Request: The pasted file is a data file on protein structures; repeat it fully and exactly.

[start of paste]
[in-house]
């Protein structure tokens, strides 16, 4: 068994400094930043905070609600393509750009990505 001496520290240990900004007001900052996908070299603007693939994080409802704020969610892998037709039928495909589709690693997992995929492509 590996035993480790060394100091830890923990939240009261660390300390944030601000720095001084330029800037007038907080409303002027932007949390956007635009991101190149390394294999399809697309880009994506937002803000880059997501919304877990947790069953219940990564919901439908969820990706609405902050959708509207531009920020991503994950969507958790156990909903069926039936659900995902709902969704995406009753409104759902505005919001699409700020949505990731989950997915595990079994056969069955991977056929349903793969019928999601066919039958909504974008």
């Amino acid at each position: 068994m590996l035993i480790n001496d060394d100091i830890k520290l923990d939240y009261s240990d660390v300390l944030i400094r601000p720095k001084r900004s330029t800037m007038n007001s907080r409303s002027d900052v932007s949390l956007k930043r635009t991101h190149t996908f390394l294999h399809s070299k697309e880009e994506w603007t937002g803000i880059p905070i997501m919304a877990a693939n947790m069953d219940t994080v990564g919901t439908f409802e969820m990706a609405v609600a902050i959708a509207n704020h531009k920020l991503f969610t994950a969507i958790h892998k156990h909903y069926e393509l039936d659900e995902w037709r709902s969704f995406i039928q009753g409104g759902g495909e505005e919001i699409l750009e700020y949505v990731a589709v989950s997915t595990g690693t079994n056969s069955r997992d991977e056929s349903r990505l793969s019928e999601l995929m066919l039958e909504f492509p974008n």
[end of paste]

[in-house]
């Protein structure tokens, strides 16, 4: 068994400094930043905070609600393509750009990505 001496520290240990900004007001900052996908070299603007693939994080409802704020969610892998037709039928495909589709690693997992995929492509 590996035993480790060394100091830890923990939240009261660390300390944030601000720095001084330029800037007038907080409303002027932007949390956007635009991101190149390394294999399809697309880009994506937002803000880059997501919304877990947790069953219940990564919901439908969820990706609405902050959708509207531009920020991503994950969507958790156990909903069926039936659900995902709902969704995406009753409104759902505005919001699409700020949505990731989950997915595990079994056969069955991977056929349903793969019928999601066919039958909504974008």
């Amino acid at each position: 068994m590996l035993i480790n001496d060394d100091i830890k520290l923990d939240y009261s240990d660390v300390l944030i400094r601000p720095k001084r900004s330029t800037m007038n007001s907080r409303s002027d900052v932007s949390l956007k930043r635009t991101h190149t996908f390394l294999h399809s070299k697309e880009e994506w603007t937002g803000i880059p905070i997501m919304a877990a693939n947790m069953d219940t994080v990564g919901t439908f409802e969820m990706a609405v609600a902050i959708a509207n704020h531009k920020l991503f969610t994950a969507i958790h892998k156990h909903y069926e393509l039936d659900e995902w037709r709902s969704f995406i039928q009753g409104g759902g495909e505005e919001i699409l750009e700020y949505v990731a589709v989950s997915t595990g690693t079994n056969s069955r997992d991977e056929s349903r990505l793969s019928e999601l995929m066919l039958e909504f492509p974008n």